6 Simple Techniques to Organize Your Preps

As reassuring as it is to have long term supplies in case of a disaster, organizing it is another story.  Those that have made the commitment to prepare long term requires one to have a well organized storage area that is both manueverable as well as easily accessible.  Organizing bulk storage items requires a bit of forethought and planning in order to have foods easily at one’s disposal.  These quick and easy tips will help a person create a storage area that is both functional and pleasing to eye.

Store Items in the Right Spot

To maintain optimum quality of the food, make sure that the area where the food and long term items are stored have minimum exposure to sunlight, heat, moisture and air.  Items that are stored in a dark room will last longer than if they were in a pantry or garage where the temperature and light fluctuate.  Additionally, canned goods will store twice as long if they are stored at 70 degrees compared to them being stored at 90 degrees.  Temperature has the largest effect on foods.  It effects nutrition, texture and taste.  Moisture is another force to reckon with when storing foods long term.  So find a dry spot to store food items.  Avoid storing items next to certain products such as soaps or fuels; this will prevent the spread of odor and other possible contaminants.

Be Practical

Initially, when a person decides to prepare long term they make a list of long term items that will be needed.  Purchasing staple items in bulk can help a person save a bundle.  However, it will do no good to purchase foods that a family will not eat, so make sure the foods that are purchased will be one’s the family already enjoys.  Otherwise, the food will go to waste, and end up being a bad investment.  A person will make the most of their money if they purchase foods and items that will be used within their allotted time span, so check the expiration date.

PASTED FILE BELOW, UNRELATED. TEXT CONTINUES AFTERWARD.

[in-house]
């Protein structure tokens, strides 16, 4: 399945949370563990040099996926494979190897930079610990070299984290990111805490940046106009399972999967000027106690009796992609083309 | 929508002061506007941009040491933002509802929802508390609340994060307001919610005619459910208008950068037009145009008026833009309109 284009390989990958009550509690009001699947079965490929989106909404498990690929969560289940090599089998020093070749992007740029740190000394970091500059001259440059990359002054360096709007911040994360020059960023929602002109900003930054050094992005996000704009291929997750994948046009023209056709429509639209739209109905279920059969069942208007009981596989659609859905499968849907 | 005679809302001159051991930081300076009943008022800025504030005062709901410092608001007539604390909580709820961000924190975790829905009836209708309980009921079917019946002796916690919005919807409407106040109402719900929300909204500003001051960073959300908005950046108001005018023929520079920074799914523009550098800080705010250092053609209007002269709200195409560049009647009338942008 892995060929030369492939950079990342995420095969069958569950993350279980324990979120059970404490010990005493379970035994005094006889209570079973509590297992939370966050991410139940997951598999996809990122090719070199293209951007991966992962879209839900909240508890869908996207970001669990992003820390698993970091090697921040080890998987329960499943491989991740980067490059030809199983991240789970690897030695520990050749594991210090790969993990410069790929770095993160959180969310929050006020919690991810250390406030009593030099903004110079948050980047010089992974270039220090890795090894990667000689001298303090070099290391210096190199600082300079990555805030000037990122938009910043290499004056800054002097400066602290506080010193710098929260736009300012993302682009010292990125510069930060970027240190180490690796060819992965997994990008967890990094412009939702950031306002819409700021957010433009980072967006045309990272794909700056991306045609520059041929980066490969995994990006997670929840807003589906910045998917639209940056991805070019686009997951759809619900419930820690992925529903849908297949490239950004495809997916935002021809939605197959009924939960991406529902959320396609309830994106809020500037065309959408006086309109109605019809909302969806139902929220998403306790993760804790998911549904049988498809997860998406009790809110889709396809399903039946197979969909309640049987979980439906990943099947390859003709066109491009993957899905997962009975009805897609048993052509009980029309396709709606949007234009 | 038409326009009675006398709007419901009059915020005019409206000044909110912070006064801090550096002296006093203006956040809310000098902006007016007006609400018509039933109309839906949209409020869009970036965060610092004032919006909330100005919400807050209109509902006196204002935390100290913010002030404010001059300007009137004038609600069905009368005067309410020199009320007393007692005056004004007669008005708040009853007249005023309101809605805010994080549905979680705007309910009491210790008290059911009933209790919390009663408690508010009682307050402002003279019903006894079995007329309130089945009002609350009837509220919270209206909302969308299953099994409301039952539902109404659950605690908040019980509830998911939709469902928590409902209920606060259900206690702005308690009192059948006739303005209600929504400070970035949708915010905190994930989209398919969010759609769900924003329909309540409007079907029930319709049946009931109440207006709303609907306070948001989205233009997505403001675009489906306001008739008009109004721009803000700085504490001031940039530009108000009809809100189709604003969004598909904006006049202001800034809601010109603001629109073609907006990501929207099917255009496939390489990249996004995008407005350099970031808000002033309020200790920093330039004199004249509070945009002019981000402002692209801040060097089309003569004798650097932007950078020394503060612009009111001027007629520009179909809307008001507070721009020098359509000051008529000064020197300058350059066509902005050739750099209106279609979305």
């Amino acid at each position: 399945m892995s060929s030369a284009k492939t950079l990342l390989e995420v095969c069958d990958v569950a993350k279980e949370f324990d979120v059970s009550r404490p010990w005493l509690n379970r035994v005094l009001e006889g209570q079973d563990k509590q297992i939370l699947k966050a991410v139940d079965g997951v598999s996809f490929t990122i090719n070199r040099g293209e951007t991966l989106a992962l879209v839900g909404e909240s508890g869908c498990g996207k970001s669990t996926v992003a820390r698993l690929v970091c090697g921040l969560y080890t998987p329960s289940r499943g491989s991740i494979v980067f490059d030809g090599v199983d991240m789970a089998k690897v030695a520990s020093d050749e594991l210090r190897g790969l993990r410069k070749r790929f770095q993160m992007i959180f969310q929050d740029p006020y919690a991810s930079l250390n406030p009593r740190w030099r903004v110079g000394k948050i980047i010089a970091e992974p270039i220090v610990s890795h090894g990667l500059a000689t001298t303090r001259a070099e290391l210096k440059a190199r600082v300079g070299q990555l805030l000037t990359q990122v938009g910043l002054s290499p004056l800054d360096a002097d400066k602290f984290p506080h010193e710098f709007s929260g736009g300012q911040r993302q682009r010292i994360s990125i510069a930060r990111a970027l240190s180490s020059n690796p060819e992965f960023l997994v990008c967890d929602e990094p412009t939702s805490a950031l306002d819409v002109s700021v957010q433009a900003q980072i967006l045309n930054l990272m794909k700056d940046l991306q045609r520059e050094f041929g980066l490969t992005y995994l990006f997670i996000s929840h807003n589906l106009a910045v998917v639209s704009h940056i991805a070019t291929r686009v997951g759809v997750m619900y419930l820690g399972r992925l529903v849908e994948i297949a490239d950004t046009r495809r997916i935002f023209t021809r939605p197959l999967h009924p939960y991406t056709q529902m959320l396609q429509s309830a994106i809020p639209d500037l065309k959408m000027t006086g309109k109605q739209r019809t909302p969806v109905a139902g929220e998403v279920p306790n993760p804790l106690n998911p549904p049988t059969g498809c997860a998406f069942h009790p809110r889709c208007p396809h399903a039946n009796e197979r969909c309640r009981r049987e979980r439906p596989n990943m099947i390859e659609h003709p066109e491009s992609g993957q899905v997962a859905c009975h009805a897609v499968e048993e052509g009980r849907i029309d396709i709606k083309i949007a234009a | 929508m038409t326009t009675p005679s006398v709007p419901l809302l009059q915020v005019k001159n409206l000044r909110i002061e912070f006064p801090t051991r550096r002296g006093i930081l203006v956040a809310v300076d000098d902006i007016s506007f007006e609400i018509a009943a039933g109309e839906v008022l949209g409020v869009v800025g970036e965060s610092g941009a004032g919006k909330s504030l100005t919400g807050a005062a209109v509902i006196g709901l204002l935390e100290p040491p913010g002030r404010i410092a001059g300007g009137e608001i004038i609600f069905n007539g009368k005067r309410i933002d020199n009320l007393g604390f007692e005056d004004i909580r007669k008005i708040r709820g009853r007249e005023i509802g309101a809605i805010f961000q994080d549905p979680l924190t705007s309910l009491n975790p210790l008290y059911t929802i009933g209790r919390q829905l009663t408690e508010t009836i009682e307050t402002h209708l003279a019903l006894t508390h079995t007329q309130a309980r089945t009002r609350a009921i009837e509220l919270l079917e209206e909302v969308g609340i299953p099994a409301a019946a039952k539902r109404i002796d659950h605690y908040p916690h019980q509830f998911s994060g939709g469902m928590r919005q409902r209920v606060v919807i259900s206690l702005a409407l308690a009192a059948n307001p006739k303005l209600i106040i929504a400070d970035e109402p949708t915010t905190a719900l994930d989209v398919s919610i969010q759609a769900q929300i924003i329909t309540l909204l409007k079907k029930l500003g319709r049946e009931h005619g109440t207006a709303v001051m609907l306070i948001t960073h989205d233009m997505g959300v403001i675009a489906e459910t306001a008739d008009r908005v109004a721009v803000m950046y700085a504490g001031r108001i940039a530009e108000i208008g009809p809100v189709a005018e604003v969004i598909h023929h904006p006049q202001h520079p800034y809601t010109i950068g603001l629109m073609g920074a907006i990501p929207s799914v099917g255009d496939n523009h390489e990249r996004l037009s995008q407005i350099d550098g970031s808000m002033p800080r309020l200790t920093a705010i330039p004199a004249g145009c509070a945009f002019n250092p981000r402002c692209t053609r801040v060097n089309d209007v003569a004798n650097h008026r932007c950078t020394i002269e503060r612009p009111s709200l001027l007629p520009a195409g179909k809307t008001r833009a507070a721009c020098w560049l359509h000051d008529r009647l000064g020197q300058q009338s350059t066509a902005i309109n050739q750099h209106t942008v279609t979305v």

It is wise to bulk up on items that can be used to make other foods such as wheat, flour, oats, sugar and powdered milk.  These staples can be enjoyed by the family in a multitude of ways.  If a person purchases bulk quantities of these staples, it would be a good idea to find recipes to use these foods in.

Rotate and Resupply

Any items bought for a long term storage closet should be used, rotated and resupplied into the storage closet.  This is the best way to have the freshest foods available in the event that a long term disaster occurs.  When organizing food reserves place the item that has the earliest expiration date in the front so that it is used first.  FIFO is a well known acronym used in the restaurant business.  It means, “First In, First Out.”  This is a great acronym to use when organizing food storage.

*Do an inventory check every 6 months to make sure that canned goods, preserves and other storage items are within their expiration dates.  It is a good idea to have a checklist of supplies so that it can be looked upon during an inventory count.

Organize According To Your Taste

Everyone has their own way of organizing.  A person can group like items together such as soup, fruit, vegetables, meat, snacks, breakfast, baking needs, medical supplies, teeth cleaning supplies, etc, or group them alphabetically.  It really does not matter as long as it is organized to your liking.  The labeling system is a great way to organizing long term storage items.  Additionally, adding the date of purchase and expiration date to the label will save you some time later on.

Don’t Forget About Water

Having an ample supply of potable water in the home is more important than food.  A person who goes 3 days without water will be in very bad shape.  Many disaster organizations suggest having a two week supply of water stored up.  That is 14 gallons of water just for drinking.  A person would need extra if bathing, cooking and cleaning with.  Used soda and juice bottles can be used to store extra water for the family to use in case of an emergency.  These can also be frozen in the freezer to be used at later times.  An additional water water pump or filtration system would also be good to store in case one needs it.  Since water is a fairly bulky item to have on hand, a person should store and stack as much as they can in the area they have.  Many people use unused closet space to stash their drinking water.  While some put their water in the laundry room on the floor.  Again, it does not matter how one organizes their long term items, as long as it makes sense to them.